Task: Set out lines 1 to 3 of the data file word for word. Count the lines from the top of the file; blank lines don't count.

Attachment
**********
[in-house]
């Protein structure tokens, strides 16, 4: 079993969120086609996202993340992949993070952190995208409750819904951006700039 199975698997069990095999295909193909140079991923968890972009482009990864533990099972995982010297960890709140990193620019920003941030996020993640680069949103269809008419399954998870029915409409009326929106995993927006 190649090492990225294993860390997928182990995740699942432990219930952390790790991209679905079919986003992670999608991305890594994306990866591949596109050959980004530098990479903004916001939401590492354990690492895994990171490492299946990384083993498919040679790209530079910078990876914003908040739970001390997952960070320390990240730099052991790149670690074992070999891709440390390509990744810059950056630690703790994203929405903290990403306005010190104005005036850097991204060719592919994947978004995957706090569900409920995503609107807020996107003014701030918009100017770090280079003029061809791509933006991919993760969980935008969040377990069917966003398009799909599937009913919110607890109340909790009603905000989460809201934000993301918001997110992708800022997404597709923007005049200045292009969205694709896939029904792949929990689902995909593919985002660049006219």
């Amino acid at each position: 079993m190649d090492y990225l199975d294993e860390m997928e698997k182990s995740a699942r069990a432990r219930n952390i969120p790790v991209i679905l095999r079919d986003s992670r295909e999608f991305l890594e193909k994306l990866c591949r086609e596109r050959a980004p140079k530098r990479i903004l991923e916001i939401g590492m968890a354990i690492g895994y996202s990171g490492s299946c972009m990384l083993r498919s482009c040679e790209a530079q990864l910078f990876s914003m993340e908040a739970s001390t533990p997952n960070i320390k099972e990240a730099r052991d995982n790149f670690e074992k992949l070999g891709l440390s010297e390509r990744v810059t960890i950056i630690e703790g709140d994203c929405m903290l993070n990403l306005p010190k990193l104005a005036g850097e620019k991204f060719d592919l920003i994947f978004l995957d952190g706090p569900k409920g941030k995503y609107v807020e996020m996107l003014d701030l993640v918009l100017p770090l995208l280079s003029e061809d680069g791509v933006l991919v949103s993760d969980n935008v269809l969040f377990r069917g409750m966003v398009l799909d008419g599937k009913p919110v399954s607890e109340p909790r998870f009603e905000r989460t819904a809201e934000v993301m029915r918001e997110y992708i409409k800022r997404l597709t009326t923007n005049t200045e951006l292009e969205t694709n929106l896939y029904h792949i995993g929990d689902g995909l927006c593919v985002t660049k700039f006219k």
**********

[in-house]
């Protein structure tokens, strides 16, 4: 079993969120086609996202993340992949993070952190995208409750819904951006700039 199975698997069990095999295909193909140079991923968890972009482009990864533990099972995982010297960890709140990193620019920003941030996020993640680069949103269809008419399954998870029915409409009326929106995993927006 190649090492990225294993860390997928182990995740699942432990219930952390790790991209679905079919986003992670999608991305890594994306990866591949596109050959980004530098990479903004916001939401590492354990690492895994990171490492299946990384083993498919040679790209530079910078990876914003908040739970001390997952960070320390990240730099052991790149670690074992070999891709440390390509990744810059950056630690703790994203929405903290990403306005010190104005005036850097991204060719592919994947978004995957706090569900409920995503609107807020996107003014701030918009100017770090280079003029061809791509933006991919993760969980935008969040377990069917966003398009799909599937009913919110607890109340909790009603905000989460809201934000993301918001997110992708800022997404597709923007005049200045292009969205694709896939029904792949929990689902995909593919985002660049006219």
């Amino acid at each position: 079993m190649d090492y990225l199975d294993e860390m997928e698997k182990s995740a699942r069990a432990r219930n952390i969120p790790v991209i679905l095999r079919d986003s992670r295909e999608f991305l890594e193909k994306l990866c591949r086609e596109r050959a980004p140079k530098r990479i903004l991923e916001i939401g590492m968890a354990i690492g895994y996202s990171g490492s299946c972009m990384l083993r498919s482009c040679e790209a530079q990864l910078f990876s914003m993340e908040a739970s001390t533990p997952n960070i320390k099972e990240a730099r052991d995982n790149f670690e074992k992949l070999g891709l440390s010297e390509r990744v810059t960890i950056i630690e703790g709140d994203c929405m903290l993070n990403l306005p010190k990193l104005a005036g850097e620019k991204f060719d592919l920003i994947f978004l995957d952190g706090p569900k409920g941030k995503y609107v807020e996020m996107l003014d701030l993640v918009l100017p770090l995208l280079s003029e061809d680069g791509v933006l991919v949103s993760d969980n935008v269809l969040f377990r069917g409750m966003v398009l799909d008419g599937k009913p919110v399954s607890e109340p909790r998870f009603e905000r989460t819904a809201e934000v993301m029915r918001e997110y992708i409409k800022r997404l597709t009326t923007n005049t200045e951006l292009e969205t694709n929106l896939y029904h792949i995993g929990d689902g995909l927006c593919v985002t660049k700039f006219k």